Alabama Is Ordered to Use a Congressional Map With Two Seats Democrats Can Win

Alabama Is Ordered to Use a Congressional Map With Two | ltc-a

A federal court ordered Alabama on Thursday to use a new congressional map that could lead the state to elect two Black representatives for the first time in its history, by creating a second district with close to a majority of Black voters.

The order, the culmination of a nearly two-year fight over the Republican-dominated state’s illegal dilution of Black voting power, could also see Democrats pick up a seat in the state, at a moment when Republicans control the House of Representatives by a thin margin.

A three-judge panel of the U.S. District Court for the Northern District of Alabama approved a map that increases the percentage of Black voters in one of the state’s six majority-white congressional districts to 48.7 percent, up from about 30 percent, while preserving the state’s one existing majority-Black district.

“This is an unequivocal win that will translate to increased opportunities for those who have too long been denied the fair representation they deserve,” the group of Black voters who brought the case said in a joint statement released by the NAACP Legal Defense and Educational Fund, which has helped the voters sue the state. “Though a long, hard-fought battle, we are grateful to have achieved this key measure and look forward to building a better future for Alabama voters,” the statement said.

Alabama, a state with a fraught history of bucking federal voting rights and civil rights laws until the courts intervene, resisted creating a second district with enough Black voters to allow them to elect a representative of their choice. The state’s only such district, held by Representative Terri Sewell, a Democrat, was created in 1992 after a lawsuit.

More than one in four residents of Alabama are Black, but six of the state’s seven seats in the House of Representatives have been held for more than a decade by white Republicans. Because of how racially polarized voting is in the state, Black voters tend to support Democratic candidates.

The state’s defiance of calls for fairer district maps led the Supreme Court to weigh in twice this year, both times siding with a lower court’s ruling that Alabama had violated a landmark voting rights law by undercutting the power of Black voters in the state.

Wes Allen, Alabama’s secretary of state, said his office would use the new map that the court had “forced upon Alabama” for the 2024 election cycle, though he signaled that the state would continue its appeals in the case.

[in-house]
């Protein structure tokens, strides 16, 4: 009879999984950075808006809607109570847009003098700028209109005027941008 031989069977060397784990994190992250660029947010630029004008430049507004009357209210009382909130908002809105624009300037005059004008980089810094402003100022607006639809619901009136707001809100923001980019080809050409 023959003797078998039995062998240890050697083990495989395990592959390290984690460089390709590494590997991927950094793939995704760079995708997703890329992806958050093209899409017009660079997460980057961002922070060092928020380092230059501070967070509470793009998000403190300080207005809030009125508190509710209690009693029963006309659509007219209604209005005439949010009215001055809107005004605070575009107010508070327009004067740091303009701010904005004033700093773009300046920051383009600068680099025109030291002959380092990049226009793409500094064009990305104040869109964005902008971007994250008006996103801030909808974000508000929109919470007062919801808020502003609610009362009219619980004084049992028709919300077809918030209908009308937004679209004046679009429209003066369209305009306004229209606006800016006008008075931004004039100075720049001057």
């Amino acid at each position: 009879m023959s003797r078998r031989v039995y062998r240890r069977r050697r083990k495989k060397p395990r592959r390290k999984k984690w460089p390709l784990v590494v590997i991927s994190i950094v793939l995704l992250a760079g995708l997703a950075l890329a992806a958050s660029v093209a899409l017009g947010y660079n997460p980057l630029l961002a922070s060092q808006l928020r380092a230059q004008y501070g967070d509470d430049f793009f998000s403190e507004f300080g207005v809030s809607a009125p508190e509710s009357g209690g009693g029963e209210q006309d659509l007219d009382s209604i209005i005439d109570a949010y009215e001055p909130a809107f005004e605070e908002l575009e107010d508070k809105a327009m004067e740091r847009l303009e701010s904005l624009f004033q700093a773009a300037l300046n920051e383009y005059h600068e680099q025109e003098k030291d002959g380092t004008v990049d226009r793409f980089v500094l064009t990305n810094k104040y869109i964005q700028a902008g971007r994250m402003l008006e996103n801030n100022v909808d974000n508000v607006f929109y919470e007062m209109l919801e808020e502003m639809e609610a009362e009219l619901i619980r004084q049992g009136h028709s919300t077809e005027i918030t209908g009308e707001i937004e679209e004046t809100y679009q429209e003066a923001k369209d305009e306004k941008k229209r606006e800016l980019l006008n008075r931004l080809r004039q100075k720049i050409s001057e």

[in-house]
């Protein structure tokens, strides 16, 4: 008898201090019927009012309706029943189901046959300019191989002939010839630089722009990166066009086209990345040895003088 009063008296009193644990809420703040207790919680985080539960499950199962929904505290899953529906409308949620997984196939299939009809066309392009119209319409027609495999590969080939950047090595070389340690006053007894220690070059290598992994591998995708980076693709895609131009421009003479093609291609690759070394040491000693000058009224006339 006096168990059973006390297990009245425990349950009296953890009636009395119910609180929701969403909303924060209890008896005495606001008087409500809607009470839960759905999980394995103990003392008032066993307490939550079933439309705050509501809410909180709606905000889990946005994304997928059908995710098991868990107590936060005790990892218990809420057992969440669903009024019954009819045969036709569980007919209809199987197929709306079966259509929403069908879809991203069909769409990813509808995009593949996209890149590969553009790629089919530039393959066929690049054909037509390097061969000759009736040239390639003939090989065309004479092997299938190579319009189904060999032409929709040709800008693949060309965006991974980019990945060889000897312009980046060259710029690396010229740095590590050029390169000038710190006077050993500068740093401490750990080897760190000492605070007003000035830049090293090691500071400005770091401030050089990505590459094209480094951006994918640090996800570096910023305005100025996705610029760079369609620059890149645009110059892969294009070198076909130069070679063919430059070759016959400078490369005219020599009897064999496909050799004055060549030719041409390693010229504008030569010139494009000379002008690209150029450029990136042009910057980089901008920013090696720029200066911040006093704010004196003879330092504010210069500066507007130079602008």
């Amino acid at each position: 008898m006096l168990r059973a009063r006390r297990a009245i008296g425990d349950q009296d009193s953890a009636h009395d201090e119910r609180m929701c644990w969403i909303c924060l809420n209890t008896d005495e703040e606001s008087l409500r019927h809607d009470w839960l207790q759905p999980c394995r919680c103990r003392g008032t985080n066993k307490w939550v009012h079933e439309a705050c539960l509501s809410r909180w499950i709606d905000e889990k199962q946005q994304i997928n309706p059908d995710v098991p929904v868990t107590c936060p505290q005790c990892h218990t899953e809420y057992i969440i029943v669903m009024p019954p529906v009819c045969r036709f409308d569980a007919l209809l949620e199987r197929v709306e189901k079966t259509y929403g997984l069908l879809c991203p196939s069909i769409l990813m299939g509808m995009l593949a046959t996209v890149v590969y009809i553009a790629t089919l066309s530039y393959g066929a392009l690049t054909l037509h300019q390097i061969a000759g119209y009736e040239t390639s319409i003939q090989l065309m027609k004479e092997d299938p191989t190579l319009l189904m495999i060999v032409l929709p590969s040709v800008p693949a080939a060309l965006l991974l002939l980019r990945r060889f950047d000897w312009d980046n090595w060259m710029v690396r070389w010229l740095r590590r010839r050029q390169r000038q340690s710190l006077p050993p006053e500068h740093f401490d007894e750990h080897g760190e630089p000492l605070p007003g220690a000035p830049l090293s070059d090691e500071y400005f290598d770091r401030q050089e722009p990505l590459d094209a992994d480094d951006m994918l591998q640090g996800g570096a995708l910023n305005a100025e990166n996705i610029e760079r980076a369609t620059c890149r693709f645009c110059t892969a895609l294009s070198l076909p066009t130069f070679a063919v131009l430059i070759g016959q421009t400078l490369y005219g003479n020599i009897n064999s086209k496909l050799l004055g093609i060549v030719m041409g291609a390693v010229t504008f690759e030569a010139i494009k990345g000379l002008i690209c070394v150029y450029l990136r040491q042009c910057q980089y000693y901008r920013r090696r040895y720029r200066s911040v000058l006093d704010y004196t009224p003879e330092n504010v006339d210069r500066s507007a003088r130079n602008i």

“It is important for all Alabamians to know that the legal portion of this process has not yet been completed,” Mr. Allen said in a statement.

After the Republican-controlled Alabama Legislature redrew the state’s district map following the 2020 census, several Black voters sued in federal court to challenge the legislature’s map. Though the trial court agreed with the plaintiffs that the map violated the Voting Rights Act of 1965, the Supreme Court allowed it to be used for the 2022 elections, saying there was not enough time to change the district boundaries for that election.

In June, however, the Supreme Court stunned many observers by upholding the main remaining tenet of the Voting Rights Act and agreeing that the legislature’s map was in violation. That ruling has reverberated across the South, where several states are confronting similar challenges, and forced the Alabama Legislature to draw a new map.

But Republicans, loathe to pit two of their own incumbents against each other, came up with a proposed map that the trial court said still fell short of its mandate to create a second majority-Black district or something close to it. In a sharp rejection last month, the court turned instead to a special master, Richard Allen, a longtime Alabama lawyer, to oversee the creation of a new map without the legislature’s involvement.

The court’s decision was joined by Judges Anna M. Manasco and Terry F. Moorer, both named to the bench by former President Donald J. Trump, and Judge Stanley Marcus, a Clinton nominee.

Mr. Allen, aided by David Ely, a demographer, put forward three separate proposals last month for the court to choose among.

The court opted for the map that it said did the best job of fulfilling its order without upending too many of the existing districts. The new map reduces the percentage of Black voters in Ms. Sewell’s district, the Seventh, to about 52 percent and increases the share of Black voters in the neighboring Second District.

“Black people in the Black Belt will actually now have a significant level of representation that they wouldn’t have had before, particularly in the eastern part of the state,” said Kareem Crayton, the senior director for voting and representation at the Brennan Center for Justice. “The southeastern part of the state has always been kind of divvied up in ways that has sort of impeded representation, particularly for Black-preferred candidates.”

“Now, really for the first time, you’ll see what that looks like,” he said.

Officials in Alabama must now grapple with the political consequences, particularly since two Republican incumbents, Barry Moore and Jerry Carl, will now be residents of the same district, the First.

Mr. Carl, a member of the powerful House Appropriations Committee and less of a conservative firebrand than Mr. Moore, said on Thursday that he still plans to run for re-election in the First District.